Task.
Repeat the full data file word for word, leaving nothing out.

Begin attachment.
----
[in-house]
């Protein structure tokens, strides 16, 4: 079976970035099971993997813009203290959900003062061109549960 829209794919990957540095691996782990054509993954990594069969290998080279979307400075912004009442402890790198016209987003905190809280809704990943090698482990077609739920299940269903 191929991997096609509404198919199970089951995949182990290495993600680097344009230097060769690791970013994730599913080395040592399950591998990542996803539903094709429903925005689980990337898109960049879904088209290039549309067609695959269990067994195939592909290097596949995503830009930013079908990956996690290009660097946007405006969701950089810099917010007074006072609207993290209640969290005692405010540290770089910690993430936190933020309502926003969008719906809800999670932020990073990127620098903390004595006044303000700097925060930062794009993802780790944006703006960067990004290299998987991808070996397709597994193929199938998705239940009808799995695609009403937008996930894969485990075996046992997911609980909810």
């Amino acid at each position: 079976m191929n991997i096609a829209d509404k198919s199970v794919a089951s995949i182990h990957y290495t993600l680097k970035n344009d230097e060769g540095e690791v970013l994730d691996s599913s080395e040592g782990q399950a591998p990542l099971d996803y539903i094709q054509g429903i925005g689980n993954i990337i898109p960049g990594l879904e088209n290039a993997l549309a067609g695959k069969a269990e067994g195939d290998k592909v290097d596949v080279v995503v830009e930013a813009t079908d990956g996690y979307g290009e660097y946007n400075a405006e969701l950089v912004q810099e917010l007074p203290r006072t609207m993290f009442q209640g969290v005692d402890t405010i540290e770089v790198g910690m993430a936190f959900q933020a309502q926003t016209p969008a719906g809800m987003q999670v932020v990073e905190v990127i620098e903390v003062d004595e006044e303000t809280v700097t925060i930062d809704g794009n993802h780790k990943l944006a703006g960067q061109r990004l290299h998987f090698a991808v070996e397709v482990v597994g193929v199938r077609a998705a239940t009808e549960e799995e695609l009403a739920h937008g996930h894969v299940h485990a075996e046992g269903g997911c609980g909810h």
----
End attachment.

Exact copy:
[in-house]
């Protein structure tokens, strides 16, 4: 079976970035099971993997813009203290959900003062061109549960 829209794919990957540095691996782990054509993954990594069969290998080279979307400075912004009442402890790198016209987003905190809280809704990943090698482990077609739920299940269903 191929991997096609509404198919199970089951995949182990290495993600680097344009230097060769690791970013994730599913080395040592399950591998990542996803539903094709429903925005689980990337898109960049879904088209290039549309067609695959269990067994195939592909290097596949995503830009930013079908990956996690290009660097946007405006969701950089810099917010007074006072609207993290209640969290005692405010540290770089910690993430936190933020309502926003969008719906809800999670932020990073990127620098903390004595006044303000700097925060930062794009993802780790944006703006960067990004290299998987991808070996397709597994193929199938998705239940009808799995695609009403937008996930894969485990075996046992997911609980909810």
């Amino acid at each position: 079976m191929n991997i096609a829209d509404k198919s199970v794919a089951s995949i182990h990957y290495t993600l680097k970035n344009d230097e060769g540095e690791v970013l994730d691996s599913s080395e040592g782990q399950a591998p990542l099971d996803y539903i094709q054509g429903i925005g689980n993954i990337i898109p960049g990594l879904e088209n290039a993997l549309a067609g695959k069969a269990e067994g195939d290998k592909v290097d596949v080279v995503v830009e930013a813009t079908d990956g996690y979307g290009e660097y946007n400075a405006e969701l950089v912004q810099e917010l007074p203290r006072t609207m993290f009442q209640g969290v005692d402890t405010i540290e770089v790198g910690m993430a936190f959900q933020a309502q926003t016209p969008a719906g809800m987003q999670v932020v990073e905190v990127i620098e903390v003062d004595e006044e303000t809280v700097t925060i930062d809704g794009n993802h780790k990943l944006a703006g960067q061109r990004l290299h998987f090698a991808v070996e397709v482990v597994g193929v199938r077609a998705a239940t009808e549960e799995e695609l009403a739920h937008g996930h894969v299940h485990a075996e046992g269903g997911c609980g909810h």